Florida is facing a multi-billion dollar economic hit from Hurricane Charley. Not only are workers displaced from their homes, entire businesses have been wiped out. State officials are acting fast to try to salvage the agriculture and tourism industries.
Hurricane Charley wiped out entire citrus groves, killed livestock and flattened greenhouses.
Agriculture Commissioner Charles Bronson says Florida’s agriculture industry is looking at hundreds of millions of dollars in losses.
“Their processing plants, their nurseries have been destroyed as well, so from an economic standpoint, that figure is going to be quite substantial."
State Ag officials are now trying to determine who may have coverage from crop insurance and who might qualify for low-interest loans or possibly federal grants.
The state has not made any decisions yet on whether there will be a special legislative session to deal with Charley’s economic impact, but some of the programs that came out of September 11th may work here too.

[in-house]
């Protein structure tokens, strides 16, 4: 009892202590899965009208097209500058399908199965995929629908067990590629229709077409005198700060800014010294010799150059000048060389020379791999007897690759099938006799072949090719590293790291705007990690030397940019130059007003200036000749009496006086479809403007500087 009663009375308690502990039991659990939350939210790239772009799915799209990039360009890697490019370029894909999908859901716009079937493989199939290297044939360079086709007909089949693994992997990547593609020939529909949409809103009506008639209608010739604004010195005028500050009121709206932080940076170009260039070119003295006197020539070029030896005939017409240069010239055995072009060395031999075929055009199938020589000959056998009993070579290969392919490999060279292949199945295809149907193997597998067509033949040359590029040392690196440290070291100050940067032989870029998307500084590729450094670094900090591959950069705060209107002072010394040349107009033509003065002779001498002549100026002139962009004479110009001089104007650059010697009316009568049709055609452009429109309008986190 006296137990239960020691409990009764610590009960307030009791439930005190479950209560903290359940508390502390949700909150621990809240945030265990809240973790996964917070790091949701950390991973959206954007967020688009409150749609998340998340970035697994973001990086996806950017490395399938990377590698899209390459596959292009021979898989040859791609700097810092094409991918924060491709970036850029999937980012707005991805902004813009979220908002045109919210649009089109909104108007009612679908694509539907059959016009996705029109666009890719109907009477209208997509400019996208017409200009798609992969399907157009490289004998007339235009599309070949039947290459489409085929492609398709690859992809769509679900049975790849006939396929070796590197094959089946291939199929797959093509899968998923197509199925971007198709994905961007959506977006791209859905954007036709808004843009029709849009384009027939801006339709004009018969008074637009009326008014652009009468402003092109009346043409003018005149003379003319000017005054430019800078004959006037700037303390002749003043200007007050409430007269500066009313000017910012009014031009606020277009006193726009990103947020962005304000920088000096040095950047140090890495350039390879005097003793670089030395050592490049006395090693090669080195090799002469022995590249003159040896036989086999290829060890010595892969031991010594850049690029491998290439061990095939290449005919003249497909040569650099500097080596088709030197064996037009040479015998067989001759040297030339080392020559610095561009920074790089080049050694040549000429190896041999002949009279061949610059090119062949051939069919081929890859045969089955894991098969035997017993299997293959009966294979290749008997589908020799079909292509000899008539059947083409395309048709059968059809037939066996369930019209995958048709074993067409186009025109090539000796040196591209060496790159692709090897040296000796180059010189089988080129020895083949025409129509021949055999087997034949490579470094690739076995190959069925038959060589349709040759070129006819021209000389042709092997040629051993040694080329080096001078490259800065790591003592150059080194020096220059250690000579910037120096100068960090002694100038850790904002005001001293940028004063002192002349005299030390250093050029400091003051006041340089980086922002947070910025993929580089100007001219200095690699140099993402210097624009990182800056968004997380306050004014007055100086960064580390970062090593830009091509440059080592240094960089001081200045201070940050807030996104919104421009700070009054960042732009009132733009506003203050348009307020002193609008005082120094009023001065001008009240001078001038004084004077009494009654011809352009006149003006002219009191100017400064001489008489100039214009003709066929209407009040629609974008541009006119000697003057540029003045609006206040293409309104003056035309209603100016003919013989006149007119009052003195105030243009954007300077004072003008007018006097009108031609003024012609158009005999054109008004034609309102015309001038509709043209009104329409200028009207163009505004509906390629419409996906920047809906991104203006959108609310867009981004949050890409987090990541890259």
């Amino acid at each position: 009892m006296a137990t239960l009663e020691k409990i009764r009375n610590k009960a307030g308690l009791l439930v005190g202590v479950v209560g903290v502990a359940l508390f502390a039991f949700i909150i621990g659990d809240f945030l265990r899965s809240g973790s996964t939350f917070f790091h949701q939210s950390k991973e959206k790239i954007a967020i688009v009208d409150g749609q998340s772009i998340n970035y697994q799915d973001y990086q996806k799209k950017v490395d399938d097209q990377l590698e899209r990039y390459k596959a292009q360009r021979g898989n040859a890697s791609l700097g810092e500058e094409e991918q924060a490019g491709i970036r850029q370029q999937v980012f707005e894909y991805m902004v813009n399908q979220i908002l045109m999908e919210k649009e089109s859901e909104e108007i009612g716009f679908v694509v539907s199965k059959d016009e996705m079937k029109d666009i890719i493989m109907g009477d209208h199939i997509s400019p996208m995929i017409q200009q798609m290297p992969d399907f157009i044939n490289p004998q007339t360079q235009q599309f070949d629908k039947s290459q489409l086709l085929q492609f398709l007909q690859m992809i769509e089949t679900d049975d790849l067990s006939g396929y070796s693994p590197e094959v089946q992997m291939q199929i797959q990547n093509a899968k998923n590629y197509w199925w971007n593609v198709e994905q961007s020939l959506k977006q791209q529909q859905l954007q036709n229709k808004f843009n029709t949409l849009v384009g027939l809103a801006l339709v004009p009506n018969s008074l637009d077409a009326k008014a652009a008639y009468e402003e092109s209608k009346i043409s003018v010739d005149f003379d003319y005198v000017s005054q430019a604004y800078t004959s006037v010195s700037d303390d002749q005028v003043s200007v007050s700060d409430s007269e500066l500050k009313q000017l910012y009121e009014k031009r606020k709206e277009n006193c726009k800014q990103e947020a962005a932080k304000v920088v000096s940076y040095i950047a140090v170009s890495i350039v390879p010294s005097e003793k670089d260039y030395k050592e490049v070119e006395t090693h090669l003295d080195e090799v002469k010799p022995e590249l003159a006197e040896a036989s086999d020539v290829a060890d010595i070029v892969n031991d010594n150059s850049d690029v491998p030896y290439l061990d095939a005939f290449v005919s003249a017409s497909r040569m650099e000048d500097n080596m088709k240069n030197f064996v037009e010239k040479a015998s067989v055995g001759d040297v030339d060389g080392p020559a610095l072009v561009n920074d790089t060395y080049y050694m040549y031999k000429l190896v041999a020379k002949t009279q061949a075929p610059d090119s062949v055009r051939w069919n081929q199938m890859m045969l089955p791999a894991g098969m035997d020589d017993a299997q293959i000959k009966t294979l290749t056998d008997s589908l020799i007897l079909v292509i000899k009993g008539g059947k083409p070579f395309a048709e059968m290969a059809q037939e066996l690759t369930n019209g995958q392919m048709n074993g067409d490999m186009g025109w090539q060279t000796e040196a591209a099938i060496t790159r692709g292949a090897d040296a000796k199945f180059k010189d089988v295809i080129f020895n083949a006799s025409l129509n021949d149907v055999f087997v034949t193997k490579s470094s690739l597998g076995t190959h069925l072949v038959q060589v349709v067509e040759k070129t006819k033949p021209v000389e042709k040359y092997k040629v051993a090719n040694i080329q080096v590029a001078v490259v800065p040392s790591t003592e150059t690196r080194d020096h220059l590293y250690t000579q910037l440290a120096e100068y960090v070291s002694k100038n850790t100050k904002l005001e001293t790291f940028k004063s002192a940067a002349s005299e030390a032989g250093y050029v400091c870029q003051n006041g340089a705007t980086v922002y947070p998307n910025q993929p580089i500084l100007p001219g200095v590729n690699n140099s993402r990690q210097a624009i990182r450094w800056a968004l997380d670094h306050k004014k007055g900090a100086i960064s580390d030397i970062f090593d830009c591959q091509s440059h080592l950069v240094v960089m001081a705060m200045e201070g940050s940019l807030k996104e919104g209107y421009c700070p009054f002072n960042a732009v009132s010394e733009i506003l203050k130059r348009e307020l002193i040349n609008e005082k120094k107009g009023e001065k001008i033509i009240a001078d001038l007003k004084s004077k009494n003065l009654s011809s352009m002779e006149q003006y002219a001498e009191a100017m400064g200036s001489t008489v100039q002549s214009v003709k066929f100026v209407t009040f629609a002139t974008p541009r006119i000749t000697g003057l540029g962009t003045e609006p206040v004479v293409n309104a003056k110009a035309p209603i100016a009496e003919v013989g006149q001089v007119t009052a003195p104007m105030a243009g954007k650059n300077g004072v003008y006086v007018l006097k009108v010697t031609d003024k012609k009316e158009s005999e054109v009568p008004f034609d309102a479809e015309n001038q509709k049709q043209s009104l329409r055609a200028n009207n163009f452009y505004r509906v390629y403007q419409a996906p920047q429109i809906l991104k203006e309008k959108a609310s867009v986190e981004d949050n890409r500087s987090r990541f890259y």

In particular, state officials worry Charley will affect Florida’s $50 billion tourism industry.
Lt. Gov. Toni Jennings says they’re talking about a new ad campaign, much like Florida ran after 9/11.
“Florida has been impacted but there are lots of beautiful areas in Florida that are still available for tourism and as we look at the long Labor Day weekend coming up, we want that message out.”
One bright spot may be, surprisingly, the insurance industry. Florida Insurance Council spokesman Sam Miller says it’s much healthier than it was 12 years ago when Hurricane Andrew hit.
“I don’t think rates are going to go up substantially if at all, I don’t think you’ll see non-renewals, I don’t think you’ll see bankruptcies. We had 12 companies killed by Hurricane Andrew.”
Insured homes and businesses will hopefully be replaced quickly, but jobs lost could take much longer to rebuild.